Press Release Archive
Feb 7 2006 - Two California Condors Recovering At Phoenix Zoo
Contact: Aimee Yamamori, Director of Media and Public Relations, Phoenix Zoo
(602) 914-4305 or pager (602) 223-8222
Date: February 7, 2006
TWO CALIFORNIA CONDORS RECOVERING AT PHOENIX ZOO
The Phoenix Zoo, in an effort to support the preservation of one of the world's most endangered species, is currently treating two California condors for potentially deadly lead poisoning. If the treatment is successful, the birds will be returned to the wild.
The 3-year-old male condor arrived on January 26, and 9-year-old female came to the Zoo February 6, 2006, from the Vermilion Cliffs area of Arizona. The Zoo is a designated treatment facility for the California condor, a critically endangered species. Currently, only 273 California condors are left in the world.
The Phoenix Zoo works with many cooperators including US Fish and Wildlife Service, Arizona Game and Fish Dept, The Peregrine Fund, San Diego Zoo, Los Angeles Zoo, and Grand Canyon National Park to treat ailing condors so they can be re-released back in to the wild.
Lead poisoning occurs when the condors eat the carcasses of animals that have been shot with lead bullets or lead shot. A healthy condor will have no trace of lead in its bloodstream, while a poisoned animal's levels can be as high as 900 micrograms/dl. This level of lead would kill a bald eagle, but condors appear to be more tolerant, and can often survive long enough for the biologists to catch them for treatment. If they are not captured and treated, they are likely to die from lead poisoning.
Injections of calcium versenate (Metamucil) are given twice daily to poisoned condors to chelate the lead so it can be excreted from the blood and tissues. Condors can be treated by biologists at the release site, but if x-rays reveal lead in their stomachs, or if they appear very ill, they are brought to the Phoenix Zoo for supportive care.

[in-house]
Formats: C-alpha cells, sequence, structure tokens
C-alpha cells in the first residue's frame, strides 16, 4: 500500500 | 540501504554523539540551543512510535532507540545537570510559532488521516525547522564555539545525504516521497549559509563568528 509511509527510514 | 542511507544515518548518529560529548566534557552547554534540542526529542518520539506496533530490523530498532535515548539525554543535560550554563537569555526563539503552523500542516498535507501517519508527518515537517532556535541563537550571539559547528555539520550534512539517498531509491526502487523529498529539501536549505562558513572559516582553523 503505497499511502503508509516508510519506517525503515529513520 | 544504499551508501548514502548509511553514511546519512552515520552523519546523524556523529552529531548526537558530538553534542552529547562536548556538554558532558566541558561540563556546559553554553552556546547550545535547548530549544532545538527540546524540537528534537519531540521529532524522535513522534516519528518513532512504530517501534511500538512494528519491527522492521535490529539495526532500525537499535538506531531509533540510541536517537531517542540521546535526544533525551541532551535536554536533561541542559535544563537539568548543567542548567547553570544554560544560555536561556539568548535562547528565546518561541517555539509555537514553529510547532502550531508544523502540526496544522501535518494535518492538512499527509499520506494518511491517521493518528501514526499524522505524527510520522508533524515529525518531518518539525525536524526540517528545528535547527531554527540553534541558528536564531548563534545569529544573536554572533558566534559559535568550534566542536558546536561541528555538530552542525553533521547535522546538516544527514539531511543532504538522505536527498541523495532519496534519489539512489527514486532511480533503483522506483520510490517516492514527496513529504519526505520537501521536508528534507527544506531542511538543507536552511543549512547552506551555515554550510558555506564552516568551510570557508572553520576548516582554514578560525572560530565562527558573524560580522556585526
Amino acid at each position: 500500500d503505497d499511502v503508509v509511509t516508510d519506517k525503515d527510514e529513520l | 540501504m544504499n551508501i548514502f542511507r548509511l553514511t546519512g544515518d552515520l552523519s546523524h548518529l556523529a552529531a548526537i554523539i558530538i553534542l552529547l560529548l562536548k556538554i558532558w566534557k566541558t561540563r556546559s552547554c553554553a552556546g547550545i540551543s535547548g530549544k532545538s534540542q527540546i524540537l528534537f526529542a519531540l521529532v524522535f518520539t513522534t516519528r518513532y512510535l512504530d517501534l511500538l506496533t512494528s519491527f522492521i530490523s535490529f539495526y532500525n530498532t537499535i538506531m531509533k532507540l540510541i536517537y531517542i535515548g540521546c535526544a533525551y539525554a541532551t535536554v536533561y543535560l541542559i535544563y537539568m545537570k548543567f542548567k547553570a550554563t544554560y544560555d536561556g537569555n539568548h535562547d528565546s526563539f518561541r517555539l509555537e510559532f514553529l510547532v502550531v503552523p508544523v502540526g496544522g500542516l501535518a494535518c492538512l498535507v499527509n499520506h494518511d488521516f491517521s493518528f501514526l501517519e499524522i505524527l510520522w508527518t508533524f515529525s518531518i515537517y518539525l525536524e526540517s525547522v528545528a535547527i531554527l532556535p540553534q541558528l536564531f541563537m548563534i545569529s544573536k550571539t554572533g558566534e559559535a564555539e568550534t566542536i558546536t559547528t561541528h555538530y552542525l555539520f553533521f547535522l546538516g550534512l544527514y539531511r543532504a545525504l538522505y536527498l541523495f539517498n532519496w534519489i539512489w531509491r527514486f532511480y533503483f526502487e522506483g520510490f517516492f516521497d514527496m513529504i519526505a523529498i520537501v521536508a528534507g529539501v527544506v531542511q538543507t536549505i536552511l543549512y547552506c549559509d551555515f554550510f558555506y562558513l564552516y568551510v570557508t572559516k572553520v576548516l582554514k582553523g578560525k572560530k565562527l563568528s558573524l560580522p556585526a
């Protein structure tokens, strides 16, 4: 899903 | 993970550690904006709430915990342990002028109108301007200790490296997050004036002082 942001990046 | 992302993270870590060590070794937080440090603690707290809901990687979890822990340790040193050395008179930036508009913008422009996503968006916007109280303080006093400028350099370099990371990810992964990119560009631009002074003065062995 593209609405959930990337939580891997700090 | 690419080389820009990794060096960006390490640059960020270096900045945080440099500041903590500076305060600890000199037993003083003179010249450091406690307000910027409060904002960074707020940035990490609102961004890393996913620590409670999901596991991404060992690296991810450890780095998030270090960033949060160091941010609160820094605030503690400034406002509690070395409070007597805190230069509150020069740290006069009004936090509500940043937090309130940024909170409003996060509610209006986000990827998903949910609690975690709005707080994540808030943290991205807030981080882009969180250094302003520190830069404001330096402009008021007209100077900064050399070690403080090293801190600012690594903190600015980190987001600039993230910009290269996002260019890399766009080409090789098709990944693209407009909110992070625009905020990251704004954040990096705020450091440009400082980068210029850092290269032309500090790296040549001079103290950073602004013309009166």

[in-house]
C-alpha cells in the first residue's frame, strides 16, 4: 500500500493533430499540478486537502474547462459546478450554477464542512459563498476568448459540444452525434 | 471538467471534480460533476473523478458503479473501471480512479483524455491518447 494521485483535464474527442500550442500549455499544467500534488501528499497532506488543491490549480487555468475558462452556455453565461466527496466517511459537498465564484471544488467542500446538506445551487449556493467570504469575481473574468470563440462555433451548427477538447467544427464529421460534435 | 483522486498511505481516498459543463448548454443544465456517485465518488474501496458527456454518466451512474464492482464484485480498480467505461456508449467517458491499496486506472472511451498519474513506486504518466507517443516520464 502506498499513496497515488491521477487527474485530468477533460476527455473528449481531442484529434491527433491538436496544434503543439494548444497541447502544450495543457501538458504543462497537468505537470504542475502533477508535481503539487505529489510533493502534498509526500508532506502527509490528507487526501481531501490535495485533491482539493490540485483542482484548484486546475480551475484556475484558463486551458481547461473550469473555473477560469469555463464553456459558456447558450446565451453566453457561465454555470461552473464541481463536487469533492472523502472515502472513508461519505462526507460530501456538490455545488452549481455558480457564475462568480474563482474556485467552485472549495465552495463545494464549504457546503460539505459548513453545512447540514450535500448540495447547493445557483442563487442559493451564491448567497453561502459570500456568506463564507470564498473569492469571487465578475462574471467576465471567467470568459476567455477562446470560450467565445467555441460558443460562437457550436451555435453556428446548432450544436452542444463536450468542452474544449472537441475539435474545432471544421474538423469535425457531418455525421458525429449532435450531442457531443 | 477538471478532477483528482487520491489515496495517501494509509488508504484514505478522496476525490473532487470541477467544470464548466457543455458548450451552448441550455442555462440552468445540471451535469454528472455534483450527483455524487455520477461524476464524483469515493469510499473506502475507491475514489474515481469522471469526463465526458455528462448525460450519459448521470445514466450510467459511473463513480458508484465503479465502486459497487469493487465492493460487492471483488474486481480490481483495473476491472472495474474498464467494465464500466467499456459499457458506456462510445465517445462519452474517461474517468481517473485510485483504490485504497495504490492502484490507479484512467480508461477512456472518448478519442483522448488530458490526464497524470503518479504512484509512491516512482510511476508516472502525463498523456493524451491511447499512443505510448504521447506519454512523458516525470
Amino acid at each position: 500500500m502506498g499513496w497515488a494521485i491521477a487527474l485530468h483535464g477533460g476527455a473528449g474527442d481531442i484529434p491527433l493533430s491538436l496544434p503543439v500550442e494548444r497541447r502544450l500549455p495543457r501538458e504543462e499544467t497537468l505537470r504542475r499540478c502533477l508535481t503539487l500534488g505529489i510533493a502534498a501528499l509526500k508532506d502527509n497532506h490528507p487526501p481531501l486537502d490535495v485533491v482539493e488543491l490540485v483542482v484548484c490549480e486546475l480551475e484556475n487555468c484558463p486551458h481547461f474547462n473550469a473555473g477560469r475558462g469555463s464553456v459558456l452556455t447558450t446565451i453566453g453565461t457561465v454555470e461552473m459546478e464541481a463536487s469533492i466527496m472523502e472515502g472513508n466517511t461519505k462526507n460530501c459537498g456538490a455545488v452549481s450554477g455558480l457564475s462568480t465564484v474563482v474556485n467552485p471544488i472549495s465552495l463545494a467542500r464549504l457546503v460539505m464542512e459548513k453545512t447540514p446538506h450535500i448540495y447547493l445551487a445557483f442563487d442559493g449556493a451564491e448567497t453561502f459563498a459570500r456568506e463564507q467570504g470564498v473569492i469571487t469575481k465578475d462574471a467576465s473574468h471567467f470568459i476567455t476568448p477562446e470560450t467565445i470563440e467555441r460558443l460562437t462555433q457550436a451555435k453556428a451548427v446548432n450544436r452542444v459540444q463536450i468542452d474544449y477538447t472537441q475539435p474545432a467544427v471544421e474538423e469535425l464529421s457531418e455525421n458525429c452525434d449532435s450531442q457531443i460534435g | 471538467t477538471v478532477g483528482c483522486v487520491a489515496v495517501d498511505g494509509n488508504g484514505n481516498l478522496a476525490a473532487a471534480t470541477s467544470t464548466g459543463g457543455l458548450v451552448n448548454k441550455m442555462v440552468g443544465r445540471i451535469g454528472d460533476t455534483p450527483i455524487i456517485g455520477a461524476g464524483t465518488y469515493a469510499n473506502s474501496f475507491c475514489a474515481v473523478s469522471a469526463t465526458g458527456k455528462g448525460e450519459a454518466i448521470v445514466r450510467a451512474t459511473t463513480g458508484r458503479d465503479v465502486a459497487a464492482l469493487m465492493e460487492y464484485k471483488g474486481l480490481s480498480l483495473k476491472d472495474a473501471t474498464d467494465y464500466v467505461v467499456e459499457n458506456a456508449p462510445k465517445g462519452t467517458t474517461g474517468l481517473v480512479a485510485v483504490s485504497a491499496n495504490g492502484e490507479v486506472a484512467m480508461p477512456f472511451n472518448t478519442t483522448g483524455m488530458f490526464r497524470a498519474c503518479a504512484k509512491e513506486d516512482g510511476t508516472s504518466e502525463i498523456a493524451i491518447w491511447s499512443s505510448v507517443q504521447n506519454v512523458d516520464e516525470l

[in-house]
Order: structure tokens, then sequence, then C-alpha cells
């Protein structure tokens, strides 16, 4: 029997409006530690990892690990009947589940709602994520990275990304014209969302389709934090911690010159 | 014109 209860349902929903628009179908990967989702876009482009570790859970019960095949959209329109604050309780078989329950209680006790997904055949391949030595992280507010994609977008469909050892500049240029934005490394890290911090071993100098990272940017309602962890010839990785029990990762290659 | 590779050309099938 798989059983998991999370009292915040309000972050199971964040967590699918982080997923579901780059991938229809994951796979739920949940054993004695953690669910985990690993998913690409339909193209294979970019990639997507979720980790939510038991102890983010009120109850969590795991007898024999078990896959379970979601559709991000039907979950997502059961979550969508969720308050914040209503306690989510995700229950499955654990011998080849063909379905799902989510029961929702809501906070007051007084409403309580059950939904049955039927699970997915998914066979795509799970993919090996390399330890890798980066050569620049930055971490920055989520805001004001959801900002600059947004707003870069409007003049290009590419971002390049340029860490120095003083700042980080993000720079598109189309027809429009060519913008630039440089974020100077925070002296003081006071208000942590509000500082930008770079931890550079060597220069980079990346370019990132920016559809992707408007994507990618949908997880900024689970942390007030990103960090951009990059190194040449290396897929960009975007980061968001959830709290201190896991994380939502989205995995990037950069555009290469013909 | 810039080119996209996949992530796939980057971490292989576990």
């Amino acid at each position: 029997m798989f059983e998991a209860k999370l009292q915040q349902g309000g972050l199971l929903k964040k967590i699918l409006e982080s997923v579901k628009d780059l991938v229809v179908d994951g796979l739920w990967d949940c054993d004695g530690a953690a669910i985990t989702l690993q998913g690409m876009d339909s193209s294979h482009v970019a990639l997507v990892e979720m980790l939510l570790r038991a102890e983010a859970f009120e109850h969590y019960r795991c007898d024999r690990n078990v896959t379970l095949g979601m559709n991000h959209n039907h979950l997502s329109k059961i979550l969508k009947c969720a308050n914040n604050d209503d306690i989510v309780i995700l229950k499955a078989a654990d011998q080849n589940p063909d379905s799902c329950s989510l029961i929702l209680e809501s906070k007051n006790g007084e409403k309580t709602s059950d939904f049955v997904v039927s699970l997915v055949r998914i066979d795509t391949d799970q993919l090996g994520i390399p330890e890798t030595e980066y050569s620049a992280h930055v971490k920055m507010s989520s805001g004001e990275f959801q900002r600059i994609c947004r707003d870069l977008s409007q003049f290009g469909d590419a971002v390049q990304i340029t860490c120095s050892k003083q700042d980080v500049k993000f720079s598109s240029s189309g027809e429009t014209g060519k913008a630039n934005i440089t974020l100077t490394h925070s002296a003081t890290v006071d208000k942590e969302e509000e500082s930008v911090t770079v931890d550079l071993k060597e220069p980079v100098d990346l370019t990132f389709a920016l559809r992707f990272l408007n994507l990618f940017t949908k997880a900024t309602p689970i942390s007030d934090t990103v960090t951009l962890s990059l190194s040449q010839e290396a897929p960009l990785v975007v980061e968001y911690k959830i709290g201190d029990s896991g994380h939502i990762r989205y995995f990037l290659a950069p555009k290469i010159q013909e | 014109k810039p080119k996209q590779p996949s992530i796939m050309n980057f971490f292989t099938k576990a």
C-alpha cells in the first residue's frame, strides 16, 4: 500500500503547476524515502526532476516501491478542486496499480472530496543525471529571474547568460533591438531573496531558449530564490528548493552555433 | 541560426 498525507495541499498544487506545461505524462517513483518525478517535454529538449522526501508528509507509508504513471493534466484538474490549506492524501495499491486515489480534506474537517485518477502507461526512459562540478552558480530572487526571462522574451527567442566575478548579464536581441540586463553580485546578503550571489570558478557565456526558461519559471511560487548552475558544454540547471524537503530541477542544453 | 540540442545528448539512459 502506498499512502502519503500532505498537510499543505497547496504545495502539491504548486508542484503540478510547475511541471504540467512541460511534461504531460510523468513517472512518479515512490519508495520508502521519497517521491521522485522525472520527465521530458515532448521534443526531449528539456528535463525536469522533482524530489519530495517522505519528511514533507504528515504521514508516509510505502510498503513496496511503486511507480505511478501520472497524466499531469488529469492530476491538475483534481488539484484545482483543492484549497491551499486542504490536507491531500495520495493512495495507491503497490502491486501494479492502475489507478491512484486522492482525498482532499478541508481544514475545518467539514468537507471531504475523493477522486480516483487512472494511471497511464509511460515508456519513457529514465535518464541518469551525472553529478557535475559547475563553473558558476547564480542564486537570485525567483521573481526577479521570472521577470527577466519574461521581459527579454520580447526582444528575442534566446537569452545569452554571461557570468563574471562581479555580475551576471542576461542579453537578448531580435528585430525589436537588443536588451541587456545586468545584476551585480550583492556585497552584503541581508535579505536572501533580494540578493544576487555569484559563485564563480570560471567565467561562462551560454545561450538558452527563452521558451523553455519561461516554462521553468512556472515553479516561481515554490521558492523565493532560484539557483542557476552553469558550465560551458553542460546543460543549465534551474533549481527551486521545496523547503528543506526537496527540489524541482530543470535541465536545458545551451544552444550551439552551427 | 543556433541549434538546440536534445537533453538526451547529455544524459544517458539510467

Both of these birds came to the Zoo with crop stasis, which means the food in their crops is not being digested further because of the poisoning. The crop of birds is a modification of the esophagus used primarily for storage and softening of food. The male bird did require surgery to clean out his crop and the female might also need surgery when her lead levels decrease.
In 1982, only 22 individual California condors existed in the wild. The decline of the condor in recent years has been attributed mainly to human activities such as shootings, poisoning or collisions with power lines. The California condor is now protected under the Migratory Bird Treaty and Endangered Species Act. Condors are now only found in California and Arizona in the United States and in Baja California, Mexico. Currently, there are 59 birds in the wild population in Arizona.
California condors are vultures. Like all vultures, they feed on carrion and prefer large dead animals like deer, cattle, and sheep, but they also eat rodents, rabbits, and even fish. They don't have a good sense of smell like turkey vultures, so they find their food mostly by their keen eyesight. These large birds gorge themselves on two to three pounds of food at a time, and can then go without food for several days until they find another carcass.
Condors can weigh as much as 26 pounds and may have a wing span up to ten feet. California condors have few natural predators, and can be a bold and curious bird. For information about the milestones in the California Condor conservation program go to: http://cres.sandiegozoo.org/projects/sp_condors_milestones.html . The Peregrine Fund website also has information about the Condor release program in Arizona: www.peregrinefund.org.
For more information about the Phoenix Zoo or its conservation programs, go to www.phoenixzoo.org or call 602-273-1341. The Phoenix Zoo is a private non profit zoological park.